Yacoubian speaks during a news conference in Beirut, Tuesday, July 31, 2018. (The Daily Star/Hasan Shaaban)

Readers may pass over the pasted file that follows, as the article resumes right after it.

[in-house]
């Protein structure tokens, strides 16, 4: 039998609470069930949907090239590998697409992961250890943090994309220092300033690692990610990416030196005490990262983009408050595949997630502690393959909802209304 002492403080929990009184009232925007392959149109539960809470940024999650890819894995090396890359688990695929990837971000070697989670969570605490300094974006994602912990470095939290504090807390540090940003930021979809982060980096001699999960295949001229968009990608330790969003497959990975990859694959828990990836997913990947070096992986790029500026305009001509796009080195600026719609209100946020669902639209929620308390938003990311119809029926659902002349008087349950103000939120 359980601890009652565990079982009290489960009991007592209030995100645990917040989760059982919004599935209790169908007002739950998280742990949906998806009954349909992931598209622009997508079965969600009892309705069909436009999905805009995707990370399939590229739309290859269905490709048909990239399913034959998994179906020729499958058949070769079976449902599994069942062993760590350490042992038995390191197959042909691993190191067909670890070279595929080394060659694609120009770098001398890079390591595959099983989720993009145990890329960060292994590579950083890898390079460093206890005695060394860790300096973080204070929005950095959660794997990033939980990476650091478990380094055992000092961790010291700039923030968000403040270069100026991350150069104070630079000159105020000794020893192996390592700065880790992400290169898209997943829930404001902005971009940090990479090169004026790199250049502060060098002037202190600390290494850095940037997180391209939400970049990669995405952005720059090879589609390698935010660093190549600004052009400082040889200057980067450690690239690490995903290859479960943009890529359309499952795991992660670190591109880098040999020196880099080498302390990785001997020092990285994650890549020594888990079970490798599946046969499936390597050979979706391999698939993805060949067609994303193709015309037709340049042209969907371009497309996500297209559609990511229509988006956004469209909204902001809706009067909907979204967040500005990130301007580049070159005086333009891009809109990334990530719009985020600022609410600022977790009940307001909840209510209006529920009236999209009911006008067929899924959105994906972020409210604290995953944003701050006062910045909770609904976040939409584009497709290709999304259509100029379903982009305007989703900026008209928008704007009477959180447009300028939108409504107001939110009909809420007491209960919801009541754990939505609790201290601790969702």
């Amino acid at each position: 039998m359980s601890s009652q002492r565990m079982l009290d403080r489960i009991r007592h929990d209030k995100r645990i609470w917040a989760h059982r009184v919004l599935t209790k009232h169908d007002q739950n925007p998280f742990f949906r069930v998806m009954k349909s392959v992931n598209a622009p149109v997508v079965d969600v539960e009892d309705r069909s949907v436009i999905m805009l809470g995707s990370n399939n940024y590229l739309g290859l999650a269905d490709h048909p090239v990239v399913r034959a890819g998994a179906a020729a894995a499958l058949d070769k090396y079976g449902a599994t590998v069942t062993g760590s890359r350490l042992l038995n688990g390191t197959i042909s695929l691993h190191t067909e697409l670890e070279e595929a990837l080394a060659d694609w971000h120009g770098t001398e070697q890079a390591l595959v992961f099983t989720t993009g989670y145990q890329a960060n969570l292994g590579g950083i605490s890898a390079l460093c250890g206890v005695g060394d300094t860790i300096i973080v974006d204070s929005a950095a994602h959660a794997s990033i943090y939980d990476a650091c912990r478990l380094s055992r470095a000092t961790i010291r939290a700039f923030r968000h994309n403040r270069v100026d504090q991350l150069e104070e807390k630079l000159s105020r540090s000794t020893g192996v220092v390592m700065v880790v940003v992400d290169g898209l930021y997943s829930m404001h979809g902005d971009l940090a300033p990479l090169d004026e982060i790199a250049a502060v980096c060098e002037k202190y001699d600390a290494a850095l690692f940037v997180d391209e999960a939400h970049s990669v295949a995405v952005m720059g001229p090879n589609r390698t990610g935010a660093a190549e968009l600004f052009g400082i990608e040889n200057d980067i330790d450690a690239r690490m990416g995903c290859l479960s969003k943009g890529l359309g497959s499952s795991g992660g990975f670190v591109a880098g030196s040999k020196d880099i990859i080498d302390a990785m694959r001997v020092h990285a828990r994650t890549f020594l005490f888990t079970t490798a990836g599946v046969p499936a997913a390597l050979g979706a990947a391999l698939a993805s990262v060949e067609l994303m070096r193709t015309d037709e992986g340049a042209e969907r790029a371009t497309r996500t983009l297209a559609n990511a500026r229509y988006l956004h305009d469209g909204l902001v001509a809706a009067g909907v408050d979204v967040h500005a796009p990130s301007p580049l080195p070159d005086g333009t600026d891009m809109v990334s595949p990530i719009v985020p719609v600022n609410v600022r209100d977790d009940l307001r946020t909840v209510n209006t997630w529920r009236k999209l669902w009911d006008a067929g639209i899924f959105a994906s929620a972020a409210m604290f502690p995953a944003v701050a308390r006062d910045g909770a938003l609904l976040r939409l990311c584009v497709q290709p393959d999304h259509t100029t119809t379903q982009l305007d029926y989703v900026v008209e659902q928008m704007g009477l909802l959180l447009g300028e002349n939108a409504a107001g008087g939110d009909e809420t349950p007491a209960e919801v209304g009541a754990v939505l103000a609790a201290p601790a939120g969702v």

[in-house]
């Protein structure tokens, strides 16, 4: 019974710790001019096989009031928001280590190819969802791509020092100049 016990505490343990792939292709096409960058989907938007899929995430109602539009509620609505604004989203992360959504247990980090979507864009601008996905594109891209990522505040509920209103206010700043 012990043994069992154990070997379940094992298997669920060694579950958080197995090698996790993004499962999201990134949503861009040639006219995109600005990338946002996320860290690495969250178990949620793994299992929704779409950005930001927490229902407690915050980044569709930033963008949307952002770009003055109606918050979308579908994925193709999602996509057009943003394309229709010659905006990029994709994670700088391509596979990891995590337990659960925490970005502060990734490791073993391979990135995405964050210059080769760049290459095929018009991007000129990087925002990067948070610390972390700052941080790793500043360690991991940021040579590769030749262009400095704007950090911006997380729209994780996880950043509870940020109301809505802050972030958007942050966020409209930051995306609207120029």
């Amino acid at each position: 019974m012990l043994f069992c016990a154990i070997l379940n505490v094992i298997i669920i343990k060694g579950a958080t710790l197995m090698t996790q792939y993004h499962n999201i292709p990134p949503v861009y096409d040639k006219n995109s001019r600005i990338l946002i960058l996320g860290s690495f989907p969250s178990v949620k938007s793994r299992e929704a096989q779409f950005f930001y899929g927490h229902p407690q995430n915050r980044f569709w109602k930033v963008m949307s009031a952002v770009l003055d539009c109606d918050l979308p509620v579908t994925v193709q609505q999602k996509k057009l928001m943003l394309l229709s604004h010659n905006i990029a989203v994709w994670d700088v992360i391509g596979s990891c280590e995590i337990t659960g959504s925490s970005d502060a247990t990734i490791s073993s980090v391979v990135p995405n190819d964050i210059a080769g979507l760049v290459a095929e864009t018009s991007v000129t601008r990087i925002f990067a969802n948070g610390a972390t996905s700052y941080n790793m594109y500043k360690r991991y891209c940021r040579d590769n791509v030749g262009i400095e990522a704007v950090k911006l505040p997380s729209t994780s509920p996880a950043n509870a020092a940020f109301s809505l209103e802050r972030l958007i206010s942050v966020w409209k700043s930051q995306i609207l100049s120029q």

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As the Beirut Municipality moves forward with plans to install incinerators, residents and civil society push back, remaining steadfast in voicing their opposition.Yacoubian and the group of local experts protested against the incinerators, vocalizing the possible damage they would inflict on Lebanon.Free Patriotic Movement MP Chamel Roukoz and Lebanese Forces MP Jean Talouzian also attended Tuesday's event, signing a petition against the incinerators, despite their party's pro-energy-to-waste stance. Environmental activists and local waste-management experts have long argued that incinerators would not be a good fit for Lebanon.In 2017, Beirut Madinati requested that the capital's municipality present a strategic environmental impact assessment of the incinerators, including their managerial and economic feasibility.According to Haddad, Itani is ready to participate in a televised "scientific debate" covering how sorting waste at the source, and then the facility, will ensure proper and controlled incineration."This is purely a scientific subject that should only be tackled [as such]," Haddad said. A "political" debate on the incinerator, however, will not be welcome, he said.
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